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Is Fatts Russell the "Best" Basketball Player to go through URI?

Image C/O: @limitless.fatts Instagram

It’s a name Ocean State basketball fans have heard quite frequently the past four years. Fatts Russell. Is he the best basketball star to have gone through the University of Rhode Island? Kingston has been home to many basketball prodigies in years past: Lamar Odom, Cuttino Mobley, Sylvester Williams. But where does Fatts fit?

Russell’s fate of going pro is on hold since the senior guard was given an extra year of playing opportunity from the pandemic. On April 3, Russell announced via social media that he will be continuing his college career at the University of Maryland.

However, his departure from Kingston came as no surprise since on March 23, less than a month after the Rams last game of the 2021 season, Russell shared on Instagram the 13 schools who had eyes on him since announcing he was entering the transfer portal. Options included UCLA, Auburn, Penn State, Oklahoma, and more. However, when it came down to making a final decision Russell chose a school closer to his Philadelphia home.

Although Russell still has one more year of college ball to play, there is no doubt that he is one of the best players to go through URI’s program. In four seasons, he has built a resume that is sure to get him anywhere if he chooses to continue a career in the NBA.

In one of the most intense games of the 2021 season, Dayton at URI on February 16, Russell was crowned the all-time steals leader in Kingston. In the 91-89 double overtime thriller against Atlantic-10 rival, Russell committed his 208th crime to surpass former player Keith Cothran from 2006-10 to put his name at the top. He also sits at the top of the list for most steals in a single game, as well as most steals in one game at the Ryan Center, which occurred against St. Louis in March of 2020 when Russell had eight steals. On the offensive side of things, he scored the most points in a single road game, 41, and also most free throws made in one game at the Ryan Center, 16. In case that isn’t enough, Russell also ranks in the top-10 of three other categories: sixth in assists, seventh in three-point baskets, and seventh in made free throws.

It has been decades since this school has seen a player like Fatts. You can find names such as Tyson Wheeler and Jimmy Baron all over the URI men’s basketball record sheets. But Wheeler played for Rhode Island in 1994-98. After that he was drafted in the second round by the Toronto Raptors where he only saw one game due to the lockout in 1999. He now holds an assistant coach position at UMass, an A-10 rival. Baron, on the other hand, played for the Rams in 2005-09 after graduating from Bishop Hendricken located in East Greenwich, RI. Baron went undrafted upon graduation from URI and went on to play overseas.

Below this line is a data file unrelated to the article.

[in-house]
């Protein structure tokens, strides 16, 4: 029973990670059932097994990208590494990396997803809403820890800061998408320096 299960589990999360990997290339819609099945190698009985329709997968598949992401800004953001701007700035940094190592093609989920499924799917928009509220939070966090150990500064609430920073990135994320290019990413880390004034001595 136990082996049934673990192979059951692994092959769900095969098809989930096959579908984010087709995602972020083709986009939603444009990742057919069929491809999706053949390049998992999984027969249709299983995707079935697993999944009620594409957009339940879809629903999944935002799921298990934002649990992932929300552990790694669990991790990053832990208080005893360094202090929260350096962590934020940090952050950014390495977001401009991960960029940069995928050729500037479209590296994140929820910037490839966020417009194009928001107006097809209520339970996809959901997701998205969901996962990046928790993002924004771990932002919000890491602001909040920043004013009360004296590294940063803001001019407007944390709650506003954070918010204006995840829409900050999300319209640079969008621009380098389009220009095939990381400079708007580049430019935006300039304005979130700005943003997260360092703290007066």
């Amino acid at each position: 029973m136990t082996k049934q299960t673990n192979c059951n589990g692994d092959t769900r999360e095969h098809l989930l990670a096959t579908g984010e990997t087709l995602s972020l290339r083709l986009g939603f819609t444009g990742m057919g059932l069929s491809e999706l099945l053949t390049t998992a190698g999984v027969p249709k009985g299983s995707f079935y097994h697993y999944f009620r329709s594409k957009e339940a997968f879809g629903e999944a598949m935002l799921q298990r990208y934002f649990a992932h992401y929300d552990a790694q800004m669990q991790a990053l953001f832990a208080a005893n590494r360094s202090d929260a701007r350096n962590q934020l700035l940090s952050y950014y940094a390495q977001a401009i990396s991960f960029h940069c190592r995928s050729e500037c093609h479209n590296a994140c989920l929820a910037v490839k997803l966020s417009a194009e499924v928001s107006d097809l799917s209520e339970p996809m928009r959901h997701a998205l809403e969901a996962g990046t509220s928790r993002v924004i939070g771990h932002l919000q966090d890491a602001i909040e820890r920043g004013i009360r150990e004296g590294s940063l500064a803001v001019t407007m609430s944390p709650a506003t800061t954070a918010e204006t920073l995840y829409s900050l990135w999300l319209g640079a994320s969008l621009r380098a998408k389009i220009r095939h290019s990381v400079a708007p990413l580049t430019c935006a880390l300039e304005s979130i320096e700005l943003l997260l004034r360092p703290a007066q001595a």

Odom is the most recent pro to come from URI, but does he shine a positive light? If you follow the NBA, or Keeping Up with the Kardashians, you’d learn that Odom struggled tremendously with the use of illegal drugs. Although he had a successful career in the big leagues following college ball, bad press always seems to overlook the good when having any sort of fame.

In Russell’s first year with the team in 2017, he started to make a name for himself. In the school’s rival game that season against Providence College, Russell had himself a night with a game-high of 20 points. Not to mention, 20 points as a freshman. In a typical scenario most freshmen athletes don’t see minutes on the court until further along down the road, unless you have pro-talent at a young age. This talk early on made waves, shining light on this young star - even the NCAA titled one of its headlines “Meet Fatts Russell - maybe one of the best guards in the A-10.”

While he closes the chapter in Kingston and opens up another in Maryland, his name will be known in the Ryan Center for years to come. With more accomplishments than one can count on their fingers, he has made it extremely difficult for incoming players to fill his shoes. However, his legacy that remains has enough to put the University of Rhode Island back on the map.

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